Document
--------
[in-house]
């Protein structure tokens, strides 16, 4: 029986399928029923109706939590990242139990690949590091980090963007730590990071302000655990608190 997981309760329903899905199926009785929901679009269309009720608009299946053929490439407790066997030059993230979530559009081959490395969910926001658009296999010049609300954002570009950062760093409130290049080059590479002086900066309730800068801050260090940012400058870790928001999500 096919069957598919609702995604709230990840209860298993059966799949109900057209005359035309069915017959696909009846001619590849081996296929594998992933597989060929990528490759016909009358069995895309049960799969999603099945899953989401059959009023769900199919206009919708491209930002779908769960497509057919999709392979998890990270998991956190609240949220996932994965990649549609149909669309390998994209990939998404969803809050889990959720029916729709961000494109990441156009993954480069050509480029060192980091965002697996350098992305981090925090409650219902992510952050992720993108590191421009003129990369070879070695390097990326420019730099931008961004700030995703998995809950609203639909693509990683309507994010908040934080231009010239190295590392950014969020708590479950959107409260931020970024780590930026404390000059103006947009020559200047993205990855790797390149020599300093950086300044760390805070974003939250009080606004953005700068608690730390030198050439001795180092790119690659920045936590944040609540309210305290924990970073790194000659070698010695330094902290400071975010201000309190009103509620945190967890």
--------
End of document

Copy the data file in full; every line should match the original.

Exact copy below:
[in-house]
């Protein structure tokens, strides 16, 4: 029986399928029923109706939590990242139990690949590091980090963007730590990071302000655990608190 997981309760329903899905199926009785929901679009269309009720608009299946053929490439407790066997030059993230979530559009081959490395969910926001658009296999010049609300954002570009950062760093409130290049080059590479002086900066309730800068801050260090940012400058870790928001999500 096919069957598919609702995604709230990840209860298993059966799949109900057209005359035309069915017959696909009846001619590849081996296929594998992933597989060929990528490759016909009358069995895309049960799969999603099945899953989401059959009023769900199919206009919708491209930002779908769960497509057919999709392979998890990270998991956190609240949220996932994965990649549609149909669309390998994209990939998404969803809050889990959720029916729709961000494109990441156009993954480069050509480029060192980091965002697996350098992305981090925090409650219902992510952050992720993108590191421009003129990369070879070695390097990326420019730099931008961004700030995703998995809950609203639909693509990683309507994010908040934080231009010239190295590392950014969020708590479950959107409260931020970024780590930026404390000059103006947009020559200047993205990855790797390149020599300093950086300044760390805070974003939250009080606004953005700068608690730390030198050439001795180092790119690659920045936590944040609540309210305290924990970073790194000659070698010695330094902290400071975010201000309190009103509620945190967890």